The single greatest thing that’s ever been said in author instructions
November 27, 2012
Today, PeerJ announced that it will open for submissions on December 3rd — next Monday. That’s great news for anyone who cares about the future of academic publishing: it’s out to make dramatic changes to the publishing workflow, including an integrated preprint server so that people can read your work while it’s in review. And it has every chance of succeeding because it’s run by people with an astonishing track record who know more about how to make open-access publishing successful than anyone in the world, and it has a stellar editorial board.
Oh, and it’s free to publish in forever once you’ve paid a one-off membership fee.
But that’s not why I’m writing. I’m writing because today they also released the instructions for authors, and they contain the following glorious passage:
We want authors spending their time doing science, not formatting.
We include reference formatting as a guide to make it easier for editors, reviewers, and PrePrint readers, but will not strictly enforce the specific formatting rules as long as the full citation is clear.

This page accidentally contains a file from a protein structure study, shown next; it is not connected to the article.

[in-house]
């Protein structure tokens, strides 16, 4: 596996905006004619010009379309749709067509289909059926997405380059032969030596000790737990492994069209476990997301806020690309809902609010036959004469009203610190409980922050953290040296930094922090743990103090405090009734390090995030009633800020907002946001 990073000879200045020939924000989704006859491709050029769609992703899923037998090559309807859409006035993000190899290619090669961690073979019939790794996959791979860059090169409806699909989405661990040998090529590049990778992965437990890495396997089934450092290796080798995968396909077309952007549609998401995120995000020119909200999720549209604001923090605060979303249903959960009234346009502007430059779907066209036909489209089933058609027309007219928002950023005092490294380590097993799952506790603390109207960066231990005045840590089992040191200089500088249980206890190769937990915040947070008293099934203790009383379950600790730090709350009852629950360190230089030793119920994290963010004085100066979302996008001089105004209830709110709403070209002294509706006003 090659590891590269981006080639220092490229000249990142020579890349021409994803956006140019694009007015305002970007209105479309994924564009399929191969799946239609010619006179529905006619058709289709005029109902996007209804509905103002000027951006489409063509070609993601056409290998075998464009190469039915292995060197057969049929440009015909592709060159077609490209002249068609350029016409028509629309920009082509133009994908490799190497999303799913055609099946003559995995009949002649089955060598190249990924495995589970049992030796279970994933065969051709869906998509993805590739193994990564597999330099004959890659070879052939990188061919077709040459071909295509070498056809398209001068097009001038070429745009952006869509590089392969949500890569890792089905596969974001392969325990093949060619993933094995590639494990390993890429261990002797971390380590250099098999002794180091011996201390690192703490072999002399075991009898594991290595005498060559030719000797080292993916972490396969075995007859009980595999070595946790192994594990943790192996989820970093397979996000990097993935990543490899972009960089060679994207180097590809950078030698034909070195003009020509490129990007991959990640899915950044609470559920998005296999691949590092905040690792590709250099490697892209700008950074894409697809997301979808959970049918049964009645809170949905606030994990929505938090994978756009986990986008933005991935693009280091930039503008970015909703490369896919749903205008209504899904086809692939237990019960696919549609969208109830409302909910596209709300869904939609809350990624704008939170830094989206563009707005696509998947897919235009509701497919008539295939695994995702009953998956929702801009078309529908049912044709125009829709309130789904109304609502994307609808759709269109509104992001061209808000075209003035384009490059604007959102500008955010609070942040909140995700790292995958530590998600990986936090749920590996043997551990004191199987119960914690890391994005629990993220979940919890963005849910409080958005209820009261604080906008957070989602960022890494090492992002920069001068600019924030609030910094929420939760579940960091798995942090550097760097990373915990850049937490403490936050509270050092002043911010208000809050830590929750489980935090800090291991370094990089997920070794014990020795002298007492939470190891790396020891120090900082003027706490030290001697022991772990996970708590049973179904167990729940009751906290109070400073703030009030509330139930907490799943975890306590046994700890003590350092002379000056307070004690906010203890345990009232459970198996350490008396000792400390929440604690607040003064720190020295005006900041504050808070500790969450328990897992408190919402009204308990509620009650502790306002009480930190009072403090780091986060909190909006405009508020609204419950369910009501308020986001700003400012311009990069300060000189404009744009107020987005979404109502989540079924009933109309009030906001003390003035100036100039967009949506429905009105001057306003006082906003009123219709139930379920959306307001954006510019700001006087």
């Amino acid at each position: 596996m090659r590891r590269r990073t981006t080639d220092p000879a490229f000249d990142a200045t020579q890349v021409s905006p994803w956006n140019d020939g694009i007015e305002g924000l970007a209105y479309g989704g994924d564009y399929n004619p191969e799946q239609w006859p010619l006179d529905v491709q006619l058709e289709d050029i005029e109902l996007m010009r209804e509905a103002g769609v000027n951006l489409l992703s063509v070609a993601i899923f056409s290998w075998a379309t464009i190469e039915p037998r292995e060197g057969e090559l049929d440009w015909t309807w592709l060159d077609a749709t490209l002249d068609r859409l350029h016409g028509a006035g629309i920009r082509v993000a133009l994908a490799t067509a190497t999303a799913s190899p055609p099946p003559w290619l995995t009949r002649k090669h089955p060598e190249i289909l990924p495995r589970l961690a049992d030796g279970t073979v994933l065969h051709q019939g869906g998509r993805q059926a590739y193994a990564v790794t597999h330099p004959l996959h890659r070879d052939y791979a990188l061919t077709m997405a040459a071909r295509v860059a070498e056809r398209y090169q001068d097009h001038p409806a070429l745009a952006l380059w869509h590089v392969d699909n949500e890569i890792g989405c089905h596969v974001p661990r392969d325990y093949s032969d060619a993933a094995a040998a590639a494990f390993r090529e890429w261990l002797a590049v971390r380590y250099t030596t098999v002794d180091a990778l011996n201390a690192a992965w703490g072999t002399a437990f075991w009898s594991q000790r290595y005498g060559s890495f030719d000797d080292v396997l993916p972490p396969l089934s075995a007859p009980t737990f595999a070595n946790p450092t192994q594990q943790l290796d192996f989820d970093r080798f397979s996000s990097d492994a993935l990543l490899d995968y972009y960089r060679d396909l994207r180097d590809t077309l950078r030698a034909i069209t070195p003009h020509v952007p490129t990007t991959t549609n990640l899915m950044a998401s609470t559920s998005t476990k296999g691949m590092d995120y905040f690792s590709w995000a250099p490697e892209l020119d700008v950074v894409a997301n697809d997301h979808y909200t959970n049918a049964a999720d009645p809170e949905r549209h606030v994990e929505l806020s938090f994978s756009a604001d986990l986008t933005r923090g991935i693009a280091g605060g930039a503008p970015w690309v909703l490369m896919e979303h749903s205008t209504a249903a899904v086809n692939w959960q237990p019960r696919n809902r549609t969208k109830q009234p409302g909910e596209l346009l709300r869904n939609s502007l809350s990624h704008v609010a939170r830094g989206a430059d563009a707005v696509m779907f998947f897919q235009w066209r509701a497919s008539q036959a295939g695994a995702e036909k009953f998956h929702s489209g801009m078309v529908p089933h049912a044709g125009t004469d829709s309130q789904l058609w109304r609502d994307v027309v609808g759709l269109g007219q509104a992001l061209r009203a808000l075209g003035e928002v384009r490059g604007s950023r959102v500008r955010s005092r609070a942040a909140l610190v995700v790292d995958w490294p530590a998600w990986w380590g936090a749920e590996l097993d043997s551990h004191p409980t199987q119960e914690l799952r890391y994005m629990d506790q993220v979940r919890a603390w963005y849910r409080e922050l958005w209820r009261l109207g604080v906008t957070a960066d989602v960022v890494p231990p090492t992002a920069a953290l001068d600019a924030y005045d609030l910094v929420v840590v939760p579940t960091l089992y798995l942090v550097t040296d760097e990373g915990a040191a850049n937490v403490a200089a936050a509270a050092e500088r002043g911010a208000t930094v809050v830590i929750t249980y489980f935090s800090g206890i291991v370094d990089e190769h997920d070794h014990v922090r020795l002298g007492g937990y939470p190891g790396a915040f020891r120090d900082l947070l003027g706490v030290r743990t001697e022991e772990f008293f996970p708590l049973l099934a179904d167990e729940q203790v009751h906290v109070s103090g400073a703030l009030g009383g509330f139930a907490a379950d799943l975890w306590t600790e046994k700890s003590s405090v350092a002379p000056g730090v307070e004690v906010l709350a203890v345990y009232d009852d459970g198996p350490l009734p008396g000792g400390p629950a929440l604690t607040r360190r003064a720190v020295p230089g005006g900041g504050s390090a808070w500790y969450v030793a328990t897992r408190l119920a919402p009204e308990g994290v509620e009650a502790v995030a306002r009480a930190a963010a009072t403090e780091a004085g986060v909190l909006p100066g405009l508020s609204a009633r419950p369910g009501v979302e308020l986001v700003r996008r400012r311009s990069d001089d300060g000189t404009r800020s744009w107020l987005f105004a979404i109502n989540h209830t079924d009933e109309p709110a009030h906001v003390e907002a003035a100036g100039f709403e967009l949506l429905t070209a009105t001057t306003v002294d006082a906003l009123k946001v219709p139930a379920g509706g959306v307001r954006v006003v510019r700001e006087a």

Styles will be normalized by us if your manuscript is accepted.
Having previously ranted extensively about the submission-time reference-formatting burden of every other journal, I can hardly overstate how happy this makes me. I am a scientist, not a secretary. And in 2012, PeerJ is the first journal to acknowledge that.
Update 1 (an hour later)
Ian Mulvaney pointed out that eLife also does not require a specific style at submission.
So my apologies to both earlier examples that I missed, and kudos to both eLife and Elsevier. What I’d love to see now is the PLOS journals, and others, following the fine examples of these pioneers.